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Arcanum 2 on kickstarter project?

Discussion in 'Arcanum 2 Suggestion Forum' started by Ginen, Apr 10, 2012.

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  1. Ginen

    Ginen New Member

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    As I have heard wasteland 2 project, started when the fans contacted one of the old producers by demanding an sequel.
    I wonder can't the same be done with arcanum by using a kickstarter project?
    Maybe I am overly optimistic (and kinda clueless), but it could really succeed. But the problem is how can we get the project started, who should we contact and etc...
     
  2. Jojobobo

    Jojobobo Well-Known Member

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    The thing they'd have to have to rights to the game first and be willing to make a sequel. That's why it works with the likes of Shadowrun Returns, but probably wouldn't with Arcanum - at least at the moment.
     
  3. Yuki

    Yuki Well-Known Member

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    I think Activision-Blizzard own the rights at the moment, and getting any IP from them would be... Pricey.
     
  4. DivinePonies

    DivinePonies Member

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    Raising money for Arcanum on Kickstarter is - impossible. The game is not to well known, those who played it have got older and moved on and forgot, newer generation don't care (and why should they) and in general, Arcanum was not that big name anyway. And even if it was free to make sequel without getting a license from someone, who would be making the game and to whom would you channel your money?

    An alternative could be if there were some indie studio enthusiastic enough to make the game and they could try and sell the story how they want to make it big by making steampunk game but nobody is giving them any chance. A sad story of great loss and struggle tossed in there could raise another $100 more.

    Here's another alternative! Put it on Kickstarter and pray that some rich bastard with shitload of money and passion for Arcanum will see the project and pay for entire production costs.
     
  5. Wims

    Wims New Member

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    I must disagree. Arcanum is well-known and a reference for RPG and steampunk universe. Its just getting old but, just like me, it is still the best game ever for a lot of people.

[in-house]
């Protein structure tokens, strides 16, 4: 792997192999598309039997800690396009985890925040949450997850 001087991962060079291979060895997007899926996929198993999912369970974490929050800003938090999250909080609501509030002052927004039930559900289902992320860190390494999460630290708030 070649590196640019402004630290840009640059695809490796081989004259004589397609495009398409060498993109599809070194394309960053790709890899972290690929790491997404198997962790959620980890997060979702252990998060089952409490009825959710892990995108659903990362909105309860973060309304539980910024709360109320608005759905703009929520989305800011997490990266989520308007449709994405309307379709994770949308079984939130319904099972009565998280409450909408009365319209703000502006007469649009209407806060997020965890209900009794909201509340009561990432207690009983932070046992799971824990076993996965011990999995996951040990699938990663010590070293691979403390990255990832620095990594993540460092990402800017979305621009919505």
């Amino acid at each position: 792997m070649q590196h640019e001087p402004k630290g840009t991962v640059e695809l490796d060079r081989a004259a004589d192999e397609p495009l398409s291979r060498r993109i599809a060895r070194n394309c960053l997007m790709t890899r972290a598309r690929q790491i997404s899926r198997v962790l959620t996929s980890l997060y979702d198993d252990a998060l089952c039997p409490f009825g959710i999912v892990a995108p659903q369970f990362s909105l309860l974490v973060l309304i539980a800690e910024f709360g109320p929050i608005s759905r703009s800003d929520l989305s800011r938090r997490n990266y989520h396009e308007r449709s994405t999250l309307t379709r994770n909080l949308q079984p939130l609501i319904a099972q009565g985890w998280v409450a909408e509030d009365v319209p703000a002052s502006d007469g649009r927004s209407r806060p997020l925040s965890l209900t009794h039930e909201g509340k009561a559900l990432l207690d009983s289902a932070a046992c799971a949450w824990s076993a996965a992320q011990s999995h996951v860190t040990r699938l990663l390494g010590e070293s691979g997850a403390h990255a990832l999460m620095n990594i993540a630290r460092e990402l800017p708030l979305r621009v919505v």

6. Drog Alt

    Drog Alt Member

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    Arcanum was not that good of a game, to be honest. The setting is just a mishmash of popular fantasy ideas, the steampunk component is not that big, actually.

    No idea why do you guys like it so much. As for me, it just was my first RPG, so I'm kinda nostalgic about it. But anyway, I stopped playing them video games now, so I don't give a shit.
     
  7. DivinePonies

    DivinePonies Member

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    Indeed it is best game for many of those who played it, but not that many people played it. It may be a reference for steampunk/magic universe, but there is not much competition in the field anyway.

    To make it a success on Kickstarter, Arcanum needs a huge and active fanbase to start with.
    I've seen some people from YouTube start Kickstarter project and they made it successful only because they had multimillion active fanbase. Freddiew comes to mind - he collected $270k and he has 3 million subscribers who are more or less pretty active since his videos got many views every week.
    Now, if Arcanum was played by 3 million people - then we could speculate and have somewhat high hopes for 'something'. But it was not. Arcanum fanbase is constantly dwindling and let's be honest - this game won't be remembered in 10 years as some classics are nowadays.

    Instead of Kickstarter, best chance of seeing Arcanum 2 is purely if it's fan-made. Unity 3D engine could be a nice platform to look into Click![/url]
     
  8. Wims

    Wims New Member

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    I agree with with you. The fans of Arcanum probably just feel nostalgy nowdays and I also doubt a kickstarter project would have very few chances to work.

    I played some really famous PRG games such as Baldur's Gate and Neverwinter Nights and I find them pretty boring with an awful gameplay - I actually dislike D&D rules... So, when I see those millions of fans obsessed by Diablo 3 or the Old-New Edition of Baldur's Gate, I think Arcanum has much more to offer than these games in my opinion.

    When you get into modding with Arcanum, with patience and time, you can do pretty much everything you want...
     
  9. TheDavisChanger

    TheDavisChanger Well-Known Member

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    I've played my share of RPGs and I have no interest in picking up and completing Baldur's Gate or even playing Neverwinter Nights for the first time. When I decide to upgrade my computer, I will avoid the cost of an expensive OS for some free OS that can simply emulate Windows. Even a slow, emulated Windows environment will be fast enough on the upgraded hardware to play Arcanum again.